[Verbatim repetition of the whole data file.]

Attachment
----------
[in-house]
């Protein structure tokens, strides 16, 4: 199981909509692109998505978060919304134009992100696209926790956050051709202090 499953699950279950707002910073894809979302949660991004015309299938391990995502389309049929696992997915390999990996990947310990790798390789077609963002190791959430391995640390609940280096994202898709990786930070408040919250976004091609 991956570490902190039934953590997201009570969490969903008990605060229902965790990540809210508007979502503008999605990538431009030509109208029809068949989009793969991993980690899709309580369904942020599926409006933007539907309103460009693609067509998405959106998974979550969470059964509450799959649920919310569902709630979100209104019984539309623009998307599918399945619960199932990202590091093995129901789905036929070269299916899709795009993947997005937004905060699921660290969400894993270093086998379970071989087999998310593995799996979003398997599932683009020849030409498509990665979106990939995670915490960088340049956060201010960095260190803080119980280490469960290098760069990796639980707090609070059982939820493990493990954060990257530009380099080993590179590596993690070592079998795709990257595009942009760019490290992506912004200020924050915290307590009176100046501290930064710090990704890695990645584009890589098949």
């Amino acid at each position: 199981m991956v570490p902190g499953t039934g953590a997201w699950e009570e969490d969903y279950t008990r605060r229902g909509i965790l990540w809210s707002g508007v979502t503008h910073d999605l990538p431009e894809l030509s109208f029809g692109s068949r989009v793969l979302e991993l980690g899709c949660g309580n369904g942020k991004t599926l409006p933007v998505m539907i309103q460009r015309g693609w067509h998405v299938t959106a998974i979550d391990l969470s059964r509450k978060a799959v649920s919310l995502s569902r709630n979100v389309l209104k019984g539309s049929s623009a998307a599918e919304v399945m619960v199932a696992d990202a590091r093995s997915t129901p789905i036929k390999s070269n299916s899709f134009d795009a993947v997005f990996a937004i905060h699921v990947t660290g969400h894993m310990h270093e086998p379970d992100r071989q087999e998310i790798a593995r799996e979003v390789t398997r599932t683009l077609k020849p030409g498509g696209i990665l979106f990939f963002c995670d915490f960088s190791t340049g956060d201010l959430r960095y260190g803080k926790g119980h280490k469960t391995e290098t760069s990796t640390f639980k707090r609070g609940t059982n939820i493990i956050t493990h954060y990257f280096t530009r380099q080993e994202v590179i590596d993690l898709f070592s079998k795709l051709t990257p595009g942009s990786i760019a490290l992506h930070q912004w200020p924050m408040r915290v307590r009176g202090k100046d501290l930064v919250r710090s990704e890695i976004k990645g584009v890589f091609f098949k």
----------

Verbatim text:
[in-house]
């Protein structure tokens, strides 16, 4: 199981909509692109998505978060919304134009992100696209926790956050051709202090 499953699950279950707002910073894809979302949660991004015309299938391990995502389309049929696992997915390999990996990947310990790798390789077609963002190791959430391995640390609940280096994202898709990786930070408040919250976004091609 991956570490902190039934953590997201009570969490969903008990605060229902965790990540809210508007979502503008999605990538431009030509109208029809068949989009793969991993980690899709309580369904942020599926409006933007539907309103460009693609067509998405959106998974979550969470059964509450799959649920919310569902709630979100209104019984539309623009998307599918399945619960199932990202590091093995129901789905036929070269299916899709795009993947997005937004905060699921660290969400894993270093086998379970071989087999998310593995799996979003398997599932683009020849030409498509990665979106990939995670915490960088340049956060201010960095260190803080119980280490469960290098760069990796639980707090609070059982939820493990493990954060990257530009380099080993590179590596993690070592079998795709990257595009942009760019490290992506912004200020924050915290307590009176100046501290930064710090990704890695990645584009890589098949």
């Amino acid at each position: 199981m991956v570490p902190g499953t039934g953590a997201w699950e009570e969490d969903y279950t008990r605060r229902g909509i965790l990540w809210s707002g508007v979502t503008h910073d999605l990538p431009e894809l030509s109208f029809g692109s068949r989009v793969l979302e991993l980690g899709c949660g309580n369904g942020k991004t599926l409006p933007v998505m539907i309103q460009r015309g693609w067509h998405v299938t959106a998974i979550d391990l969470s059964r509450k978060a799959v649920s919310l995502s569902r709630n979100v389309l209104k019984g539309s049929s623009a998307a599918e919304v399945m619960v199932a696992d990202a590091r093995s997915t129901p789905i036929k390999s070269n299916s899709f134009d795009a993947v997005f990996a937004i905060h699921v990947t660290g969400h894993m310990h270093e086998p379970d992100r071989q087999e998310i790798a593995r799996e979003v390789t398997r599932t683009l077609k020849p030409g498509g696209i990665l979106f990939f963002c995670d915490f960088s190791t340049g956060d201010l959430r960095y260190g803080k926790g119980h280490k469960t391995e290098t760069s990796t640390f639980k707090r609070g609940t059982n939820i493990i956050t493990h954060y990257f280096t530009r380099q080993e994202v590179i590596d993690l898709f070592s079998k795709l051709t990257p595009g942009s990786i760019a490290l992506h930070q912004w200020p924050m408040r915290v307590r009176g202090k100046d501290l930064v919250r710090s990704e890695i976004k990645g584009v890589f091609f098949k």